The eight railcars are part of the defective 7000-series railcar fleet, which was recalled by the National Transportation and Safety Board (NTSB) after three derailments, one deemed potentially “catastrophic,” that left 187 passengers stranded between two train stations in Northern Virginia.
Despite the fiscal and safety concerns, Metro announced on June 23 that it received the transfer of management of the new “Phase 2” extension of the Northern Virginia Silver Line from the Metropolitan Washington Airports Authority (MWAA), which adds nine new stations in Northern Virginia and aims to connect the transit system directly to Dulles Airport in the Northern Virginia suburbs. The project, begun nearly a decade ago, is worth roughly $10 billion and will serve wealthier areas in the region.
While ATU Local 689 criticizes WMATA for the “privatization of public services,” the local has continuously retreated from a confrontation against WMATA. This includes ATU 689’s deliberate ignoring of a strike ratification vote in summer 2018 after WMATA began outsourcing its operations in violation of the local contract that was in effect.
The impotence of ATU 689’s posturing was so transparent that contractor Transdev, which the local accuses of “repeatedly [trying] to profit off of the work of our members, public taxpayer dollars, and payments from the riding public,” was able to sign an $89 million privatization scheme at a Metrobus depot in Northern Virginia while the local suppressed its own members’ desire for a strike.
This duplicitous policy continued in 2019 when the local leadership was forced to call for a limited strike at the same bus depot. While Local 689 now proudly refers to the “85 day long strike at WMATA’s Cinder Bed Bus Garage… that ended [WMATA’s] privatization plans,” it is now clear that not only did privatization continue, but that the ATU forced the vast majority of the transit system’s public and private sector workers to stay at work, weakening the strike’s impact.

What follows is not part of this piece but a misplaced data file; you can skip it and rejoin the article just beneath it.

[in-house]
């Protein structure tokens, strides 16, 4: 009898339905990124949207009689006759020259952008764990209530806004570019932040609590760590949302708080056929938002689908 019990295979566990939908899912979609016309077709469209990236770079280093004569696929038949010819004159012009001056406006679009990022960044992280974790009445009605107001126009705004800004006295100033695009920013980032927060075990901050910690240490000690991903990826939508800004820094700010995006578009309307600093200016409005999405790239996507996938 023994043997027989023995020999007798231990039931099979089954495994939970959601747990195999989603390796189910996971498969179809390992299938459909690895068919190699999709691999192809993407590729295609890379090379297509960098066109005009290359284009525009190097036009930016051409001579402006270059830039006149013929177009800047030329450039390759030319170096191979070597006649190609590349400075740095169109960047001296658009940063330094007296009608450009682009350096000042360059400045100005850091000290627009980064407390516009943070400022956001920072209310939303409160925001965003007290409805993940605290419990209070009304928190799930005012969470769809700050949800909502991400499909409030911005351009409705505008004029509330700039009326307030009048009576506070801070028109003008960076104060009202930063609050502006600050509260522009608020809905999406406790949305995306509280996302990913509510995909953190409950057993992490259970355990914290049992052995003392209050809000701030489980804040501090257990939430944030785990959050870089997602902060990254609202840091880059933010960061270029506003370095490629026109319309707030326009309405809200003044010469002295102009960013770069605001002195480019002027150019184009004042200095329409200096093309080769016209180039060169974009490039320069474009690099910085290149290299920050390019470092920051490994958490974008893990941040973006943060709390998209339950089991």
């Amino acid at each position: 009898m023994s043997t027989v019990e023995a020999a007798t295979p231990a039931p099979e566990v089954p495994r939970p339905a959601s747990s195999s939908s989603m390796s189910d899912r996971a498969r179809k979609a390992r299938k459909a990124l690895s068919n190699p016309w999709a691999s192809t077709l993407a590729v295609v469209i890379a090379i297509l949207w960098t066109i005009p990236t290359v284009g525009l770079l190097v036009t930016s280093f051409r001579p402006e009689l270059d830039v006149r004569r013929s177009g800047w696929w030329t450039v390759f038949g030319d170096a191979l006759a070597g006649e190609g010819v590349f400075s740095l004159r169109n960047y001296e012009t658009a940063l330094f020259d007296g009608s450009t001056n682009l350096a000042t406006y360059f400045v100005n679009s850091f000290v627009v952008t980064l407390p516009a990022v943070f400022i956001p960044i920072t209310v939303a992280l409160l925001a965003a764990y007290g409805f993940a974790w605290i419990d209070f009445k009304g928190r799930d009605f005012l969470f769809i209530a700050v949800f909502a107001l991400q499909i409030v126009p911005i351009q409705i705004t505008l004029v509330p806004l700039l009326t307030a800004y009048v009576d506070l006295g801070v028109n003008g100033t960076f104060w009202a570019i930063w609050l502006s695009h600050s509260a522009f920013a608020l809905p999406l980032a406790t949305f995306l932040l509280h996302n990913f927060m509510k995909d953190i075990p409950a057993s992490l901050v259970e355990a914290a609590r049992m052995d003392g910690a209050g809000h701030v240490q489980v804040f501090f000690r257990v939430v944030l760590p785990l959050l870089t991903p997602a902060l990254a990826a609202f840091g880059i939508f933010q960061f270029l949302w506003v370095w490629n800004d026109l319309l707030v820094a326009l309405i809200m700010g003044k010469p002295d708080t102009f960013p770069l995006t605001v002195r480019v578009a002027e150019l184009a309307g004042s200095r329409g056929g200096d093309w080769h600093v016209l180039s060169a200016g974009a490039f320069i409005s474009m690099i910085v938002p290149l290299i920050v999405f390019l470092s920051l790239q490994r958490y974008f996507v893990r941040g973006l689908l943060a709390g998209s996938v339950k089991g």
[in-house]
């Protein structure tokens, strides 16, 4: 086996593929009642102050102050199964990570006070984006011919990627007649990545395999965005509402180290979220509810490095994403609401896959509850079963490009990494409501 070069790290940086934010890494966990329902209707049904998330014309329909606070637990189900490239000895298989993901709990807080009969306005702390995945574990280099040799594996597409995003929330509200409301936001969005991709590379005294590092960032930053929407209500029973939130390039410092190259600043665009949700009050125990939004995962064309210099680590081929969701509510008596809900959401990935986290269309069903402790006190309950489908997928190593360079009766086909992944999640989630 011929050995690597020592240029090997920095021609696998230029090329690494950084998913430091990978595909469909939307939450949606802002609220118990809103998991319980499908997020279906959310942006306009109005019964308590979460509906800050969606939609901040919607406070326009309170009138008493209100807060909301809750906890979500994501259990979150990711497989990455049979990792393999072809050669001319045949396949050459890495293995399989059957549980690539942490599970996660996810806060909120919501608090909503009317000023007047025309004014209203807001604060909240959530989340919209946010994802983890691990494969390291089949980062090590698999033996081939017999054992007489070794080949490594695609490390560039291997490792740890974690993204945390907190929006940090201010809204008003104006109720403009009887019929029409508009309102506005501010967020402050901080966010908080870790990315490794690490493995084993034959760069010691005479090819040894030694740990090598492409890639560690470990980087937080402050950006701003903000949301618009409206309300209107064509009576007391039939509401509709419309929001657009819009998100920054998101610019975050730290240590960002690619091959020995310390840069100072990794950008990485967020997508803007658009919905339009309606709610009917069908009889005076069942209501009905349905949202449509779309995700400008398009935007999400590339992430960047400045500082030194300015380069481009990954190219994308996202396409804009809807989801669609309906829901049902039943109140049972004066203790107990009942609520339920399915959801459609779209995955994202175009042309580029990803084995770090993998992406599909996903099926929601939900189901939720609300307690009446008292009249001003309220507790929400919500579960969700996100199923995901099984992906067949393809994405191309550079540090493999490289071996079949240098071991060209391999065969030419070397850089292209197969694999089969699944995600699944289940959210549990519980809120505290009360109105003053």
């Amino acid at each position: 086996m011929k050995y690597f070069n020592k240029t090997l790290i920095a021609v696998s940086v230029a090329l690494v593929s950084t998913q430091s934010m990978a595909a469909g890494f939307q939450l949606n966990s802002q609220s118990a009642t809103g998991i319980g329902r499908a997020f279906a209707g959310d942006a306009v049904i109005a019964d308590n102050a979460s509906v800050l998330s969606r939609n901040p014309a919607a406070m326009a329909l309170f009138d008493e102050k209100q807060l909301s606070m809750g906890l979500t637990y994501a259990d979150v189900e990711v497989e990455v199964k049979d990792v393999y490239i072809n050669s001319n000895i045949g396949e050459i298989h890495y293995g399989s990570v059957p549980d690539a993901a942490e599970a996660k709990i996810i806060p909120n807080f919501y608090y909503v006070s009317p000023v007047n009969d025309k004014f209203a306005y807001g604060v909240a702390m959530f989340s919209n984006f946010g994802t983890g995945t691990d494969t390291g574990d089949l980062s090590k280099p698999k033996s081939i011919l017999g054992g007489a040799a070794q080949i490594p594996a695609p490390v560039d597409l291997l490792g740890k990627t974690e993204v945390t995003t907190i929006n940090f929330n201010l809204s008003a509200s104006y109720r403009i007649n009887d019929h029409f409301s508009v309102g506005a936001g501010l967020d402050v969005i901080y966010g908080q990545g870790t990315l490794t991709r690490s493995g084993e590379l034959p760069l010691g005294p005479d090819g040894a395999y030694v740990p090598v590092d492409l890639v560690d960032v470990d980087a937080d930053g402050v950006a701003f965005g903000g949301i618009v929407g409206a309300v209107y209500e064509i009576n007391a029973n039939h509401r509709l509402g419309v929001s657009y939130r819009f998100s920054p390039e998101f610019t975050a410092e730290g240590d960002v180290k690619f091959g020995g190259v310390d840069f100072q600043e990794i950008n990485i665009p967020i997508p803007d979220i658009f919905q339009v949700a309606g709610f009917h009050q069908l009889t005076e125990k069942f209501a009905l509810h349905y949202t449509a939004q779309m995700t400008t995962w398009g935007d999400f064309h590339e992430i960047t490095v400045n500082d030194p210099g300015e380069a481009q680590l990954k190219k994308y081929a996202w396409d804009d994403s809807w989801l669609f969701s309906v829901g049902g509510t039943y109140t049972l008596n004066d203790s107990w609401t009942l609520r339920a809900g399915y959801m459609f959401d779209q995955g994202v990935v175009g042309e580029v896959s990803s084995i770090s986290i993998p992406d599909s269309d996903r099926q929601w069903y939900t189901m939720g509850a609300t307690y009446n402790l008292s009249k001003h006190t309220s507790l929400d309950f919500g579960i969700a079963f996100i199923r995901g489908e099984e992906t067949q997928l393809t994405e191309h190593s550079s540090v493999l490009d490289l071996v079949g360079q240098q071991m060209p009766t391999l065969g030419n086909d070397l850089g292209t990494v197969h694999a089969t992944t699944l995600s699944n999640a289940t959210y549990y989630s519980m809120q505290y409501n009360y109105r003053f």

The latest developments in the transit system show that this occurred even when ATU members were employed by the same private contractor. Writing at the time in 2019, the World Socialist Web Site accused the ATU of “running a scabbing operation on its 130 Cinder Bed Road members, forcing workers in the broader Metro system to remain at work.” These charges have been thoroughly confirmed.
If the Hubbard Road MetroAccess workers were to be permitted to strike by the ATU—and it has not yet declared a strike despite their contract having been expired for nearly two weeks—they would doubtless face similar scabbing operations at the hands of Local 689.
Furthermore, ATU Local 689 and its affiliates have remained silent in the face of the transit system’s deepening financial crisis, with no strategy to resist the looming cuts to services and jobs.
The working-class opposition to privatizing public services and the attack on living standards amid skyrocketing inflation can only be effectively mobilized on the basis of workers first organizing independently of their unions through the building of rank-and-file committees. These committees, democratically controlled by workers themselves, must fight to link their struggle to similar fights waged by transport workers, as well as other sections of workers throughout the region and beyond.
We encourage all transit workers eager for such a fight to get in contact with the World Socialist Web Site.